I worship Patsy Cline, and I’ve always wanted to make a pilgrimage to see where this talented woman lived and what inspired her work. So when I had the opportunity to visit Winchester, Virginia, it was a dream come true.
I wasn’t expecting her house to be impressive; after all, Virginia “Ginny” Patterson Hensley was raised by her single mother Hilda Patterson Hensley in what was back then considered “the wrong side of Winchester.” Still, the small wood-sided house looked homey, and you could tell upon entering that her mother did her best to give Patsy and her younger brother and sister a comfortable place to live.
The thing that struck me most was just how similar it was to hundreds of other houses of the time, including my own grandmother’s place. It seemed that nothing had changed, from the flower-patterned couch to the “Nearer My God to Thee” sheet music on the piano; even her mother’s foot-powered sewing machine was still in place, accompanied by annotated drawings by Patsy herself, who helped design all of the clothes (for her 26” waist!) that her mother made.
As a huge fan, I was most touched by the scratchy, oft-played recording of a 16-year-old Patsy appearing for the first time on Arthur Godfrey Talent Scouts, where she sang “Walking after Midnight” to a very appreciative audience. Despite the tremor in her voice when the host asked her about her previous albums, which she admitted didn’t sell well, you could still hear the magic that has attracted listeners like me for the past 50 years.
You learn so much from visiting a person’s home, whether it’s a future star, a full-blown celebrity like Elvis, or just someone you admire. It was hard to believe that the woman who had more than 100 hits before her untimely death in 1963 used to share a small, one-room upstairs bedroom with the entire family. Or that she found a way to get all decked out for her singing appearances in a bathroom that was too small to contain even a toilet; for years, the family used an outhouse in the backyard.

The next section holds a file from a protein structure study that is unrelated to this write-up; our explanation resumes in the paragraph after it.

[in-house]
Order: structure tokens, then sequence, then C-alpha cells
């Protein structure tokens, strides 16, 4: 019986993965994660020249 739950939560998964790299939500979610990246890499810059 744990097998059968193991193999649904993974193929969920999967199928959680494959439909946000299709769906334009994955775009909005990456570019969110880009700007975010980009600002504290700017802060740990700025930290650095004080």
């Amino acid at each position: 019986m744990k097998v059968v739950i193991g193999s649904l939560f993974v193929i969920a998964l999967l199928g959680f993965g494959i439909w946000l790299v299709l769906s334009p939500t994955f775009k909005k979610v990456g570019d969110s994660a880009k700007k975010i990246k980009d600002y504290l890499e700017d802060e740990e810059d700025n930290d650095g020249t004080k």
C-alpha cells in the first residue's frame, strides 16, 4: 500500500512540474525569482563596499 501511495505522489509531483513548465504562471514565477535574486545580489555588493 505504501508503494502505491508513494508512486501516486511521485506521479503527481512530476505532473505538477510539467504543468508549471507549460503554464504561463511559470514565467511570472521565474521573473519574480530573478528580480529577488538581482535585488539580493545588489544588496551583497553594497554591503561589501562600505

There are other places to pay tribute to Patsy around Winchester; the high school that she attended for two months still stands, as does WINC, the radio station where she used to sing. Her grave is located minutes out of town at Shenandoah Memorial Park—situated right off the parking lot beside a small bench, it features her married name of Virginia H. (Patsy Cline) Dick, and it’s a popular place for visitors to leave pennies—a tradition believed to bring good luck.
Now that I’ve whetted my appetite to learn more about my favorite artists, I’m planning future road-trips, including a visit to Louis Armstrong’s Queens, NY apartment and the Allman Brothers Home and Museum in Macon, GA. There are also other artists’ homes that you can visit, including Frank Sinatra’s Palm Springs home, Johnny Cash’s childhood home in Arkansas, Ray Charles’ boyhood home in Greenville, FL, and of course, the Holy Grail—Graceland, Elvis’ home in Memphis, TN.
While I definitely learned more about Patsy’s life through my visit, I think what’s more important is that I got a sense of who she was and all of the obstacles that she had to overcome to become such a shining star. More than just a singer, Patsy became a real person to me, making me an even bigger fan than before.
Want to plan your own musical pilgrimage?
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